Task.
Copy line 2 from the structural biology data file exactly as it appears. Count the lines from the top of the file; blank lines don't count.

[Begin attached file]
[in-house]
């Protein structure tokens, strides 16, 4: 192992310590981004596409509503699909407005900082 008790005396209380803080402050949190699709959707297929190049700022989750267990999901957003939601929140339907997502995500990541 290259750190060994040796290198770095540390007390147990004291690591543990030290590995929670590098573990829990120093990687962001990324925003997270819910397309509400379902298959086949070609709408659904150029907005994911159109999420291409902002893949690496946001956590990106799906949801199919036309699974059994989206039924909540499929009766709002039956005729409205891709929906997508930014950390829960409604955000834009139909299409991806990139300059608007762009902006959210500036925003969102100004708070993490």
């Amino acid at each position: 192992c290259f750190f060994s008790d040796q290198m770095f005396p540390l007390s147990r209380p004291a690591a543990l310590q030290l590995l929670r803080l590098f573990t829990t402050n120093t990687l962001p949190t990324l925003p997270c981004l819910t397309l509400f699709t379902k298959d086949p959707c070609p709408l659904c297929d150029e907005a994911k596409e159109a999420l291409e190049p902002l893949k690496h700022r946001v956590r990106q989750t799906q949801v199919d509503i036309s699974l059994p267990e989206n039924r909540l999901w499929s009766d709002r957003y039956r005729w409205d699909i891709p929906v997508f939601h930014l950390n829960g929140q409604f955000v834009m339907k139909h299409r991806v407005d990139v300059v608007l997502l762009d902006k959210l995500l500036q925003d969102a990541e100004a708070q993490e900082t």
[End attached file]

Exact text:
């Protein structure tokens, strides 16, 4: 192992310590981004596409509503699909407005900082 008790005396209380803080402050949190699709959707297929190049700022989750267990999901957003939601929140339907997502995500990541 290259750190060994040796290198770095540390007390147990004291690591543990030290590995929670590098573990829990120093990687962001990324925003997270819910397309509400379902298959086949070609709408659904150029907005994911159109999420291409902002893949690496946001956590990106799906949801199919036309699974059994989206039924909540499929009766709002039956005729409205891709929906997508930014950390829960409604955000834009139909299409991806990139300059608007762009902006959210500036925003969102100004708070993490």